Here at Extractable, we are strong advocates of the data-driven design approach to creating powerful, enjoyable and successful web and digital experiences for users. You’ve heard us talking about our experiences with data-driven design at conferences and in person, but we wanted to go further and learn about how firms across America, both b2b and b2c, used data in their design processes, what tools they used and what outcomes they generated.
So we commissioned a study from Forrester Consulting to do just that!
The full study: “Data-Driven Design,” a commissioned study conducted by Forrester consulting on behalf of Extractable, April 2012 is now available for download on our site. Download the Whitepaper
We have also created a great infographic of the key findings.
Here are some key findings and what we at Extractable have learned from the study.
We saw two key findings in the study.
Firstly, some 60% of firms surveyed had seen improvements in their website due to use of data. And, if the company also reported they had a repeatable design process, the numbers reporting improvement grew to 71%. This is a powerful result. To us as advocates of incorporating data in the design process, the result is a key validation that the process can produce measurable business outcomes. On a daily basis the projects we undertake for our clients using data-driven design are seeing positive results which we are now seeing across a larger and diverse sample size.
However, the second key finding is that many firms are struggling with data: measuring the wrong kinds of data; missing out on key inputs; and even ignoring key data points.
Some specific examples from the study include:
Companies don’t know how or can’t apply the right tools and processes to optimize their sites. Only 28% of companies are happy with the tools and techniques they use to measure their websites today. As high as 52% believe there are other tools that could provide them with better insight.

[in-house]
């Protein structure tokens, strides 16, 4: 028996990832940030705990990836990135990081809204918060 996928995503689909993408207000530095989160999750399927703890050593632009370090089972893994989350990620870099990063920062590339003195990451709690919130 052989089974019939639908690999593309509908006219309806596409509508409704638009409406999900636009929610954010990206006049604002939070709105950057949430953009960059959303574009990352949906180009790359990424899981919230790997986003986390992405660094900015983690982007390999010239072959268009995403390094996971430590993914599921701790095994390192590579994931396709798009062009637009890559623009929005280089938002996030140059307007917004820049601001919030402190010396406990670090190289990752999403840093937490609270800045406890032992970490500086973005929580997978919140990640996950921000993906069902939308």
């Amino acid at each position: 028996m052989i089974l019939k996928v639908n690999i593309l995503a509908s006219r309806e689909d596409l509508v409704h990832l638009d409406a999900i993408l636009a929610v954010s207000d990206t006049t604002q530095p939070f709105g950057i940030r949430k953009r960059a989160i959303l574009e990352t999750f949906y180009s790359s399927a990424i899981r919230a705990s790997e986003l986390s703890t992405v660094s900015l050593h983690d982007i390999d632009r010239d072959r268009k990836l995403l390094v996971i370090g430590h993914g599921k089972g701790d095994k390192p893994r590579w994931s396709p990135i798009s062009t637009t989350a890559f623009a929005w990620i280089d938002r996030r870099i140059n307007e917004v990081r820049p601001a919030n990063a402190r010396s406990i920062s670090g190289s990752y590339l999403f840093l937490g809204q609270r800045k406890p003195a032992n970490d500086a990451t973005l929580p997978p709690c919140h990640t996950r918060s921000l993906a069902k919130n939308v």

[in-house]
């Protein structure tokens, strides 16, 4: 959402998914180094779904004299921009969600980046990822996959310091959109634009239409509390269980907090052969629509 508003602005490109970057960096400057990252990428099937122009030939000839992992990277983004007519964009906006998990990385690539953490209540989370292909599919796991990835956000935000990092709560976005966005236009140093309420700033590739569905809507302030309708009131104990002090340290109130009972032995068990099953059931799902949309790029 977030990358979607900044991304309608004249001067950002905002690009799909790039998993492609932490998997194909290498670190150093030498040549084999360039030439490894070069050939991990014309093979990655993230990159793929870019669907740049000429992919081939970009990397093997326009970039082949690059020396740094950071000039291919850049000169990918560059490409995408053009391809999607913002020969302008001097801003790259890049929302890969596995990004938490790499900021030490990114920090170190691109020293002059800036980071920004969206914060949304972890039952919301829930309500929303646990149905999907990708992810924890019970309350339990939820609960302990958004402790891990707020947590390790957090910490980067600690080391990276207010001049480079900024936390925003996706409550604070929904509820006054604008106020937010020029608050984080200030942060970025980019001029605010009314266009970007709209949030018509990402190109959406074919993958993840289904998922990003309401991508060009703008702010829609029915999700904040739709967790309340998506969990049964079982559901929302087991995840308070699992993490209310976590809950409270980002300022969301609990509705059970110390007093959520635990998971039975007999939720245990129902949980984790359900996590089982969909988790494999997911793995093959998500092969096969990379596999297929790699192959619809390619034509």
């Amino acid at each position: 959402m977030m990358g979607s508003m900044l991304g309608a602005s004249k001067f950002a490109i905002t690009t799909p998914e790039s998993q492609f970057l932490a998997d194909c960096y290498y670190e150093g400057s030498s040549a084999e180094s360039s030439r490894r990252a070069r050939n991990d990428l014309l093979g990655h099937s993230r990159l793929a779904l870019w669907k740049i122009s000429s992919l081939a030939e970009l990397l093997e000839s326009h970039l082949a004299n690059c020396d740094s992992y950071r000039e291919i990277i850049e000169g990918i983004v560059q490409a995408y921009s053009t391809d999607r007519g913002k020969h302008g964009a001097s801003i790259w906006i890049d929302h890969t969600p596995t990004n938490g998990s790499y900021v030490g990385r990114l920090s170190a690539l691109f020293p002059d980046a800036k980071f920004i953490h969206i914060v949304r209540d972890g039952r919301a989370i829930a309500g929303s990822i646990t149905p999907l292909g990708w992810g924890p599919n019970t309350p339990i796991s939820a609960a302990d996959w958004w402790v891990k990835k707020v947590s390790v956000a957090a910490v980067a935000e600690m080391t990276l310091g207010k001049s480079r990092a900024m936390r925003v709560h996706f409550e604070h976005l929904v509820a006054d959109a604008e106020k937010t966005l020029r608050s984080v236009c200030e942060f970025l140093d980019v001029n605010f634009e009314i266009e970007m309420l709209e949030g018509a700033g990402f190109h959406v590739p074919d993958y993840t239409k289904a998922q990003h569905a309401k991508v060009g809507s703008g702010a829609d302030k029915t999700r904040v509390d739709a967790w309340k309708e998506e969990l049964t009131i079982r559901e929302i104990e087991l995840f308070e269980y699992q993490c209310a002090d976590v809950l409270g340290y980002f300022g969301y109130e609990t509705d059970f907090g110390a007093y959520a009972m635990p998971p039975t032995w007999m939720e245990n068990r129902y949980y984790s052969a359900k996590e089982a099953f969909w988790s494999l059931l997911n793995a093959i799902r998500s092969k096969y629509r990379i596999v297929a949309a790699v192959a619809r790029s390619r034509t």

Many firms are measuring the wrong kinds of data. Sites are often measured on metrics that don’t show business value. For example, 46% of respondents indicated they used “time on site” as a key measure. This doesn’t always indicate a positive experience—it could also mean that users are lost trying to navigate the site.
Some key data is being ignored. 37% report ignoring data that is uncovered and 34% that they gather data but do not use it. Sometimes this seems to be a factor of the ‘Highest Paid Person’s Opinion’ overriding the insights drawn from key data.
Based on the study and our own experiences, it seems that many firms understand the value of data, are looking for the best ways to use it, but fall short in terms of creating a strong data-driven design process, supported by the right skills, teams and tools to be effective.
After reviewing the study, the strategy team here at Extractable synthesized our thoughts into some core recommendations. To make the most of data-driven design, companies should look to:
Define the metrics for the site based primarily on the central business goals/outcome of the site (or other digital asset), such as sales, leads, customer service efficiency, etc.
Measure the right set of data that will allow you to see the effect of the changing elements of the experience on that goal/outcome.
Include a wider set of data/tools, including behavioral tools as well as data from non-web systems such as financial/sales and customer service tools, to ensure you understand why users are doing what they are doing.
Apply these insights to the design process. Test the updated designs, analyze the results and repeat.